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What is Benign Prostatic Hyperplasia (BPH)?

The prostate gland is found only in men and is located underneath the bladder. Urine is transported from the bladder out of the penis through the urethra, which is a tube that goes through the center of the prostate. When the prostate enlarges, it can start to block the flow of urine through the urethra.

The prostate undergoes two main periods of growth in a man’s life. The first period of growth is early in puberty, and the second period starts at about 25 years old, the prostate continues to grow throughout most of the man’s life. Continued prostate growth is normal as you age, but in some men, this continued growth can lead to urinary symptoms or can significantly block the flow of urine especially during this second period of prostate growth.

It is important to note that the size of the prostate doesn’t necessarily determine the severity of a man’s symptoms of BPH. For example, someone with a very enlarged prostate may experience minor symptoms, where someone with a slightly enlarged prostate may have substantial urinary symptoms. It is also important to note that BPH—or an enlarged prostate— is not cancerous: it is benign and does not cause or lead to cancer.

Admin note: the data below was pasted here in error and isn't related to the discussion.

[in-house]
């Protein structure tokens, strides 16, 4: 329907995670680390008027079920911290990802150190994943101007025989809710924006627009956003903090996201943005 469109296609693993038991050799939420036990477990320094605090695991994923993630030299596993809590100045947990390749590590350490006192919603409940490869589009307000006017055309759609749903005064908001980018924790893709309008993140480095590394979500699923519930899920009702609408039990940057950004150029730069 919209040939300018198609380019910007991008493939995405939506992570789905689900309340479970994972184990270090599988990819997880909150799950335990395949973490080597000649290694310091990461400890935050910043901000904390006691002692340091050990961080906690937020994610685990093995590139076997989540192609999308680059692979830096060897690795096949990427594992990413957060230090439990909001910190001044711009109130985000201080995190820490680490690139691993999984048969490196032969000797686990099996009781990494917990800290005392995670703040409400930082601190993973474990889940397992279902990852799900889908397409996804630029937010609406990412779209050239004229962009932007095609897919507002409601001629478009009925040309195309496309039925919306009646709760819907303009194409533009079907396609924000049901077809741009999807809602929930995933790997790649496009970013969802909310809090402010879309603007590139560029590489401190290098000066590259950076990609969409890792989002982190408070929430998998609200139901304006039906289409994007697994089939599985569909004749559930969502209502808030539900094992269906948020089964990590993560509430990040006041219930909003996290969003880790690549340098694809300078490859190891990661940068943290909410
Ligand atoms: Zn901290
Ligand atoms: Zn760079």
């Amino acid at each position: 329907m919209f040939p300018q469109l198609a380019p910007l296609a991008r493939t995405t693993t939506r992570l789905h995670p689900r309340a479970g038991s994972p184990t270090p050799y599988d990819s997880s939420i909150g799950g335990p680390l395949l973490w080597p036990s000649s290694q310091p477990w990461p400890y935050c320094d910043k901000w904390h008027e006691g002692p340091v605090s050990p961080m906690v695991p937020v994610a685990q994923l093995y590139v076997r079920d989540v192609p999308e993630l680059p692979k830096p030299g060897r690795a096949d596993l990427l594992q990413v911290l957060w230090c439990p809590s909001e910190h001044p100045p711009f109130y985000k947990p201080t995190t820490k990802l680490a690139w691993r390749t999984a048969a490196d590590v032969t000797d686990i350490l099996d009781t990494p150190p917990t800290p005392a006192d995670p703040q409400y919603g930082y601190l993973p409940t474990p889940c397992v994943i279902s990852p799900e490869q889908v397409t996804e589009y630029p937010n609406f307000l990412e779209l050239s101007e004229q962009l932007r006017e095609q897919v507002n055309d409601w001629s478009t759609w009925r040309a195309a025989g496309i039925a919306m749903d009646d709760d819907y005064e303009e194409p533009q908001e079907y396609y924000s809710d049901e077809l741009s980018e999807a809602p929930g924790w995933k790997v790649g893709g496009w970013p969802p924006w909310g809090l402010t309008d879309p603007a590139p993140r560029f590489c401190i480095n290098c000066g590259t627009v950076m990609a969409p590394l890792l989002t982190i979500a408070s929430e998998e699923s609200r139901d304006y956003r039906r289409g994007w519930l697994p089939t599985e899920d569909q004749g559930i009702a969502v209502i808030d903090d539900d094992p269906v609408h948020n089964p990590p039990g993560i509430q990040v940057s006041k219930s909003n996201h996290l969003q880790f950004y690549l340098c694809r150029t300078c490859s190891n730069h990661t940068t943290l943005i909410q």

BPH is very common in aging men. You are more likely to have BPH if you are a man that:

-Is over 40 years old (risk increases with age)

-Has a family history of BPH,

-Has diabetes,

-Has heart disease,

-Is obese or does not exercise regularly,

-Is Black or White, or

-Has erectile dysfunction.

Symptoms of BPH

or an enlarged prostate, can cause several urinary problems.

Most commonly, men with BPH have to urinate frequently, often 8 or more times a day) and often experience an urgent need to urinate. Men with BPH also commonly wake up several times a night to pee. Difficulty starting to urinate, a weak urine stream, a urine stream that stops and starts, dribbling when you finish peeing, and an inability to completely empty the bladder are also common symptoms of BPH.

Although less common, urinary tract infections (UTIs), an inability to urinate, or blood in the urine can also be signs of BPH.

An enlarged prostate can result in complications

they are rare, complications can arise from an enlarged prostate. Complications can include urinary retention (a sudden inability to urinate), UTIs, bladder stones, bladder damage, and kidney damage. Most men will not experience these complications, but men with BPH should be aware that urinary retention and kidney damage can be serious health threats that may require medical care.

What should you do if you suspect you have an enlarged prostate?

Prostate growth is normal, but urinary problems are not normal. Enlarged prostates are diagnosed by seeing a urologist. A urologist can help determine which treatments, if any, may be necessary for you. If you have any of the urinary symptoms discussed here or suspect that you may have an enlarged prostate, contact us today.

Feel free to contact me to schedule a consultation.



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